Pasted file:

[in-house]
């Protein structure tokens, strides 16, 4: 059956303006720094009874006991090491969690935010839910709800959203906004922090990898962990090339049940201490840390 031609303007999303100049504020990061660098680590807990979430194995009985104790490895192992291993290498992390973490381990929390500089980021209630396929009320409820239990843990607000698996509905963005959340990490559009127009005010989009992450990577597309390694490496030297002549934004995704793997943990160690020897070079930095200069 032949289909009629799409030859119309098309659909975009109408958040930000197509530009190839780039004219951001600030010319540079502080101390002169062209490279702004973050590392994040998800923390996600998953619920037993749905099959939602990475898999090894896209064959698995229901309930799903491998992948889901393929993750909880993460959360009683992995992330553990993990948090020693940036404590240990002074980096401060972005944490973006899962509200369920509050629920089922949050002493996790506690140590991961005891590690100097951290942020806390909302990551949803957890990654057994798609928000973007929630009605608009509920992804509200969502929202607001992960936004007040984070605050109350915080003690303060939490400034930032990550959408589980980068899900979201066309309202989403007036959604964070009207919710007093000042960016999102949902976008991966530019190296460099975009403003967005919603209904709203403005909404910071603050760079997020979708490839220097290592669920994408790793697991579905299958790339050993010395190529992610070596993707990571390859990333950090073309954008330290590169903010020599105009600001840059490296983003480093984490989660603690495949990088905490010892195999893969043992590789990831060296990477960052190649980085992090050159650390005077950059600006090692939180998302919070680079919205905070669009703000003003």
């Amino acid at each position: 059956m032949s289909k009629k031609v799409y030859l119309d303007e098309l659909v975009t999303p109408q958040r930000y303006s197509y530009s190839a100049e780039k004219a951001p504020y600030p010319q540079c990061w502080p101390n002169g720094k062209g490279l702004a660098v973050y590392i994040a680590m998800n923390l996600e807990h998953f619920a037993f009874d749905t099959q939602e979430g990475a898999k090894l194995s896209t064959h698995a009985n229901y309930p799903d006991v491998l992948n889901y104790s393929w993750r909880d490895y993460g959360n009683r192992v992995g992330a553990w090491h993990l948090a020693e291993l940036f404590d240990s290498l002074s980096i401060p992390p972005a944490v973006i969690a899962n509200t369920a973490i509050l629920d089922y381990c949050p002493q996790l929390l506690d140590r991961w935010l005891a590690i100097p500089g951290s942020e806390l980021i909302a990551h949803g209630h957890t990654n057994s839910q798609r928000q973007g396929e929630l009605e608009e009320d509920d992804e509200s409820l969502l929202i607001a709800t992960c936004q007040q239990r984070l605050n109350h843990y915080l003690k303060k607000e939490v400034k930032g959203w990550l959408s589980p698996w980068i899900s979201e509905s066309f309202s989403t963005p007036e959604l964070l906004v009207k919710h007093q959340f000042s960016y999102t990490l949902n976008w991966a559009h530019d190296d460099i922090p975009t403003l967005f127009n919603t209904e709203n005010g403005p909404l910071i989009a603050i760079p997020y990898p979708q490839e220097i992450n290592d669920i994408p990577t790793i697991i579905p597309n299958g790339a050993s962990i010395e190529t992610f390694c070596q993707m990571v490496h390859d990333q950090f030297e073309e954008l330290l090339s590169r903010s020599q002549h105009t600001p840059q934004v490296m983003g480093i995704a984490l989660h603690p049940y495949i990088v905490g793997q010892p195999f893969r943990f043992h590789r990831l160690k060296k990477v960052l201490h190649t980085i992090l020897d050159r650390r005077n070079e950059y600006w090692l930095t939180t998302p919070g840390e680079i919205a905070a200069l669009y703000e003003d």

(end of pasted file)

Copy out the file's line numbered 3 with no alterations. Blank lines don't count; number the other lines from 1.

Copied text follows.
């Amino acid at each position: 059956m032949s289909k009629k031609v799409y030859l119309d303007e098309l659909v975009t999303p109408q958040r930000y303006s197509y530009s190839a100049e780039k004219a951001p504020y600030p010319q540079c990061w502080p101390n002169g720094k062209g490279l702004a660098v973050y590392i994040a680590m998800n923390l996600e807990h998953f619920a037993f009874d749905t099959q939602e979430g990475a898999k090894l194995s896209t064959h698995a009985n229901y309930p799903d006991v491998l992948n889901y104790s393929w993750r909880d490895y993460g959360n009683r192992v992995g992330a553990w090491h993990l948090a020693e291993l940036f404590d240990s290498l002074s980096i401060p992390p972005a944490v973006i969690a899962n509200t369920a973490i509050l629920d089922y381990c949050p002493q996790l929390l506690d140590r991961w935010l005891a590690i100097p500089g951290s942020e806390l980021i909302a990551h949803g209630h957890t990654n057994s839910q798609r928000q973007g396929e929630l009605e608009e009320d509920d992804e509200s409820l969502l929202i607001a709800t992960c936004q007040q239990r984070l605050n109350h843990y915080l003690k303060k607000e939490v400034k930032g959203w990550l959408s589980p698996w980068i899900s979201e509905s066309f309202s989403t963005p007036e959604l964070l906004v009207k919710h007093q959340f000042s960016y999102t990490l949902n976008w991966a559009h530019d190296d460099i922090p975009t403003l967005f127009n919603t209904e709203n005010g403005p909404l910071i989009a603050i760079p997020y990898p979708q490839e220097i992450n290592d669920i994408p990577t790793i697991i579905p597309n299958g790339a050993s962990i010395e190529t992610f390694c070596q993707m990571v490496h390859d990333q950090f030297e073309e954008l330290l090339s590169r903010s020599q002549h105009t600001p840059q934004v490296m983003g480093i995704a984490l989660h603690p049940y495949i990088v905490g793997q010892p195999f893969r943990f043992h590789r990831l160690k060296k990477v960052l201490h190649t980085i992090l020897d050159r650390r005077n070079e950059y600006w090692l930095t939180t998302p919070g840390e680079i919205a905070a200069l669009y703000e003003d």